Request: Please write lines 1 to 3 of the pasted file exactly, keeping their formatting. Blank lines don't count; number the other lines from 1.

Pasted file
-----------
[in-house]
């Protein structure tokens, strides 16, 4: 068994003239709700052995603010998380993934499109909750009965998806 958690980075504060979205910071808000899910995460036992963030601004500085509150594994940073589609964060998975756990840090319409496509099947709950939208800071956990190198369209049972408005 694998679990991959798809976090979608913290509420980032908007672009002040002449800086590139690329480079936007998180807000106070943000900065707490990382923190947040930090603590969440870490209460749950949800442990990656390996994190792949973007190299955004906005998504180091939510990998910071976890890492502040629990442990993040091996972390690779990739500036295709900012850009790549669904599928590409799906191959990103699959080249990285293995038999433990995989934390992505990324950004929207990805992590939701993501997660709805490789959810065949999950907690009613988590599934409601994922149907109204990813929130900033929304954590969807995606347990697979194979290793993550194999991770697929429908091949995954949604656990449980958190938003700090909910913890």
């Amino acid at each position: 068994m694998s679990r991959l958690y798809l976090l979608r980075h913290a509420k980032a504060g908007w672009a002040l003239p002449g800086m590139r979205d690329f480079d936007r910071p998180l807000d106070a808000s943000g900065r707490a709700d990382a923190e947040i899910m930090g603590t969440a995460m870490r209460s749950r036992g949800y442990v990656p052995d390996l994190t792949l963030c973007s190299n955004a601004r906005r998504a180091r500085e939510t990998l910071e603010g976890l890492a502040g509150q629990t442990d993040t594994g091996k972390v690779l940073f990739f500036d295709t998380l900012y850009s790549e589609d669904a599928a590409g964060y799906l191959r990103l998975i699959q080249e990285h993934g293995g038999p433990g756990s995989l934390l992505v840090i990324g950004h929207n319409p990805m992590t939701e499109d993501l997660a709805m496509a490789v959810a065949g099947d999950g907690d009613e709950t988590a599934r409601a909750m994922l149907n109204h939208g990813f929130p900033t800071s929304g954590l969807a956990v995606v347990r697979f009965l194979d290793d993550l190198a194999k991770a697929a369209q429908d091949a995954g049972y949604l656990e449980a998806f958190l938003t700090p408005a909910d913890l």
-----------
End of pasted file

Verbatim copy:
[in-house]
């Protein structure tokens, strides 16, 4: 068994003239709700052995603010998380993934499109909750009965998806 958690980075504060979205910071808000899910995460036992963030601004500085509150594994940073589609964060998975756990840090319409496509099947709950939208800071956990190198369209049972408005 694998679990991959798809976090979608913290509420980032908007672009002040002449800086590139690329480079936007998180807000106070943000900065707490990382923190947040930090603590969440870490209460749950949800442990990656390996994190792949973007190299955004906005998504180091939510990998910071976890890492502040629990442990993040091996972390690779990739500036295709900012850009790549669904599928590409799906191959990103699959080249990285293995038999433990995989934390992505990324950004929207990805992590939701993501997660709805490789959810065949999950907690009613988590599934409601994922149907109204990813929130900033929304954590969807995606347990697979194979290793993550194999991770697929429908091949995954949604656990449980958190938003700090909910913890």
């Amino acid at each position: 068994m694998s679990r991959l958690y798809l976090l979608r980075h913290a509420k980032a504060g908007w672009a002040l003239p002449g800086m590139r979205d690329f480079d936007r910071p998180l807000d106070a808000s943000g900065r707490a709700d990382a923190e947040i899910m930090g603590t969440a995460m870490r209460s749950r036992g949800y442990v990656p052995d390996l994190t792949l963030c973007s190299n955004a601004r906005r998504a180091r500085e939510t990998l910071e603010g976890l890492a502040g509150q629990t442990d993040t594994g091996k972390v690779l940073f990739f500036d295709t998380l900012y850009s790549e589609d669904a599928a590409g964060y799906l191959r990103l998975i699959q080249e990285h993934g293995g038999p433990g756990s995989l934390l992505v840090i990324g950004h929207n319409p990805m992590t939701e499109d993501l997660a709805m496509a490789v959810a065949g099947d999950g907690d009613e709950t988590a599934r409601a909750m994922l149907n109204h939208g990813f929130p900033t800071s929304g954590l969807a956990v995606v347990r697979f009965l194979d290793d993550l190198a194999k991770a697929a369209q429908d091949a995954g049972y949604l656990e449980a998806f958190l938003t700090p408005a909910d913890l």